recognition of 21st century learning styles and the need to train teachers.



Engagement – Teacher Professional Learning

Stating that the paradigm shift is underway is not in itself enough to ensure that
student learning outcomes are maximized. It is essential that teachers examine their
own existing pedagogy and transform this to complement the paradigm shift.

In the United States, I witnessed the eMINTS program in Missouri responding to this
challenge in an exciting manner.

The eMINTS National Centre is a non-profit, independent business unit of the
University of Missouri. The Director of the eMINTS Centre is Dr. Monica Beglau, a
dynamic educator who is committed to changing how teachers teach and students
learn. eMINTS offers professional development programs created by educators for
educators. Leading experts have collaborated to produce programs that:

      inspire educators to use instructional strategies powered by technology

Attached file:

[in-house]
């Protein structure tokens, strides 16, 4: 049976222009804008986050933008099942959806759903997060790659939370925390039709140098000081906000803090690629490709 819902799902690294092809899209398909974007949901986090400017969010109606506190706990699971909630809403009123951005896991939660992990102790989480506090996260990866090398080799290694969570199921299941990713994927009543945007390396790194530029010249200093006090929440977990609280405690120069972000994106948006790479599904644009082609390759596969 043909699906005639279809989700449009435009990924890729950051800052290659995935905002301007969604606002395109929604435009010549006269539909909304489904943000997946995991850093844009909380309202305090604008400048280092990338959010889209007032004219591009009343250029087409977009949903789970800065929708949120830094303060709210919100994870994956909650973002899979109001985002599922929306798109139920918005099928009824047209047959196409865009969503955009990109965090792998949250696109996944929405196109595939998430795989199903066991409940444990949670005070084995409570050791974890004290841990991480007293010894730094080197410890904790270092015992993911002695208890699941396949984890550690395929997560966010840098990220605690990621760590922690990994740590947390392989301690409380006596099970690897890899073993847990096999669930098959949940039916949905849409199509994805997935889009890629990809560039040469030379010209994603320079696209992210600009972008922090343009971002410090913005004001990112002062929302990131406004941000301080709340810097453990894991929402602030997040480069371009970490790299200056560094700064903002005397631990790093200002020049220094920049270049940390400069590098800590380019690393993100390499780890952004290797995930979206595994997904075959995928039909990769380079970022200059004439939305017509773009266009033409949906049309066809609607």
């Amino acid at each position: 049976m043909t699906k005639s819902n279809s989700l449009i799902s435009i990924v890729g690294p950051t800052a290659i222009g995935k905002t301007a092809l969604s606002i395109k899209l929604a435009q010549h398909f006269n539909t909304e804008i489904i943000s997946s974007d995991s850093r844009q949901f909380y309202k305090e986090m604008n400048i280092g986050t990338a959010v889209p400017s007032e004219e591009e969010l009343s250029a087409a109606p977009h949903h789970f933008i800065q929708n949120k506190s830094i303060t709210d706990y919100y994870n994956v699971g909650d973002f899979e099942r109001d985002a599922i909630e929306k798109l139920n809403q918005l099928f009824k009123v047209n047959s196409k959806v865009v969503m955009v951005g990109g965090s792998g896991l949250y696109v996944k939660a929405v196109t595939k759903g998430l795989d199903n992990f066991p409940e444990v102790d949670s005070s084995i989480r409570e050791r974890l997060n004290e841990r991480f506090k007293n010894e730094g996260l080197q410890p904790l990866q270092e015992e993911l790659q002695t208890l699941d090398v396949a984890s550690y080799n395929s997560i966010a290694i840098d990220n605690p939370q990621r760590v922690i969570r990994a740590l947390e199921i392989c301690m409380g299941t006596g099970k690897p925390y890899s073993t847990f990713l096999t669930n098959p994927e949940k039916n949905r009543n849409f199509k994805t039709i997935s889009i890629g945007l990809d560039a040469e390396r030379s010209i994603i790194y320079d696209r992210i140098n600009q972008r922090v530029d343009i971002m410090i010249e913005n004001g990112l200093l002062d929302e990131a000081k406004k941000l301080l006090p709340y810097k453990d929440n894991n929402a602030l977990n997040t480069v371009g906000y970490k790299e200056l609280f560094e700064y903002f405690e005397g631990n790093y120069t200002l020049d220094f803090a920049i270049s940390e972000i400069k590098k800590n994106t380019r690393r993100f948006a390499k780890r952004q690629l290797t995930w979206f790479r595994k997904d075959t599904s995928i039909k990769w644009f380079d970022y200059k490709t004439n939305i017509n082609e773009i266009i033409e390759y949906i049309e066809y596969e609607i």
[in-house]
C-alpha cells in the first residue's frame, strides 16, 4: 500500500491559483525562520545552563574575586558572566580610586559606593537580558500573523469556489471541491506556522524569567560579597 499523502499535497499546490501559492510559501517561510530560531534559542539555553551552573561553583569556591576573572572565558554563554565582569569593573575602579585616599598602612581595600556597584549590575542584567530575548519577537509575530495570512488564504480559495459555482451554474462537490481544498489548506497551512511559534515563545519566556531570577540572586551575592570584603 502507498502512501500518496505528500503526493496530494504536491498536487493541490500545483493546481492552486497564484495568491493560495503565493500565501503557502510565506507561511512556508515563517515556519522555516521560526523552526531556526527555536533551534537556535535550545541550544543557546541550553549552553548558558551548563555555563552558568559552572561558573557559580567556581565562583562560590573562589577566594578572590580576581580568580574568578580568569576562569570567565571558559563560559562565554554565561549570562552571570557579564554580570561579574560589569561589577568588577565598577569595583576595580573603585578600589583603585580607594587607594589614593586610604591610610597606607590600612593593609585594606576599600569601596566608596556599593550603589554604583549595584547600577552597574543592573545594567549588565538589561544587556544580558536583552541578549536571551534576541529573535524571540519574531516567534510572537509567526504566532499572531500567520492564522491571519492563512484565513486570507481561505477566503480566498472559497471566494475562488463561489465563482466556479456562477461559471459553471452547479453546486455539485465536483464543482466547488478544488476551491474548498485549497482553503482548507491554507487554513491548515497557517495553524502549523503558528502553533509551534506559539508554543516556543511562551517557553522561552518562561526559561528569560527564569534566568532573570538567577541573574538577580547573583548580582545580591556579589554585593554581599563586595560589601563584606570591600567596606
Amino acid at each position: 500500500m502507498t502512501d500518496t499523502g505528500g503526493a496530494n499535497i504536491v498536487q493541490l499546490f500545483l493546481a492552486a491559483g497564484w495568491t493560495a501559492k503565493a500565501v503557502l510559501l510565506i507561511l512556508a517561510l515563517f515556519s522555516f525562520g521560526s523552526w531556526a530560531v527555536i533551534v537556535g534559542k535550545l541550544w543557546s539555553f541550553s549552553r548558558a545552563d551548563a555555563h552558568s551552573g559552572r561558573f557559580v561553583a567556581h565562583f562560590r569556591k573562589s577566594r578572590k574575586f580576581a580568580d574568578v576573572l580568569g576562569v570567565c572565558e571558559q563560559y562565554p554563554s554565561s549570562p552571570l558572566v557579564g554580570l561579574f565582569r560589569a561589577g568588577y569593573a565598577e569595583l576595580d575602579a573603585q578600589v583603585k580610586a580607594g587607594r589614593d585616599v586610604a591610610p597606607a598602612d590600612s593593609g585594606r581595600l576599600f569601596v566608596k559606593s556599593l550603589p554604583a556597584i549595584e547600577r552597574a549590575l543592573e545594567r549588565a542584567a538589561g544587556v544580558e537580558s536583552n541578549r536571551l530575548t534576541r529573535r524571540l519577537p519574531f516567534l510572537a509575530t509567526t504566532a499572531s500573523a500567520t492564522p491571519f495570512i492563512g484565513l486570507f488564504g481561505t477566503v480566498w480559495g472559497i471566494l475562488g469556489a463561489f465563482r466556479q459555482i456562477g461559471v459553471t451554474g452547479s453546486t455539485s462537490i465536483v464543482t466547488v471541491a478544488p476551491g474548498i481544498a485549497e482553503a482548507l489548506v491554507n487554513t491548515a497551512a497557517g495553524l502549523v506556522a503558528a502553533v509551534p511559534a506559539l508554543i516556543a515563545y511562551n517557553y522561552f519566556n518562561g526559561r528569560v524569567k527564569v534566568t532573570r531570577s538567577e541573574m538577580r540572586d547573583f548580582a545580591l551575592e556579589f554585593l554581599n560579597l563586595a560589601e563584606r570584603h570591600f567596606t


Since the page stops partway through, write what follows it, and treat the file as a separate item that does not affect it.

   engage students in the excitement of learning
      enrich teaching to dramatically improve student performance.

eMINTS began in Missouri - its name is an acronym for the project enhancing
Missouri's Instructional Networked Teaching Strategies. eMINTS is present in
more than 250 classrooms with over 8 000 students in Grades 3–12 across the
United States. It is a demanding program for teachers, requiring between 80 and 200
contact hours of professional development training over two years, depending on the
program. The program includes visits by trainers as well as a series of specific
training courses.

In addition, eMINTS classrooms require high levels of technology for students and
teachers including:

      computers (at least one computer for every two students at Grades 3-12)
      teacher laptop computer
      SMART Board (interactive whiteboard) and projector
      peripherals: printer, camera, scanner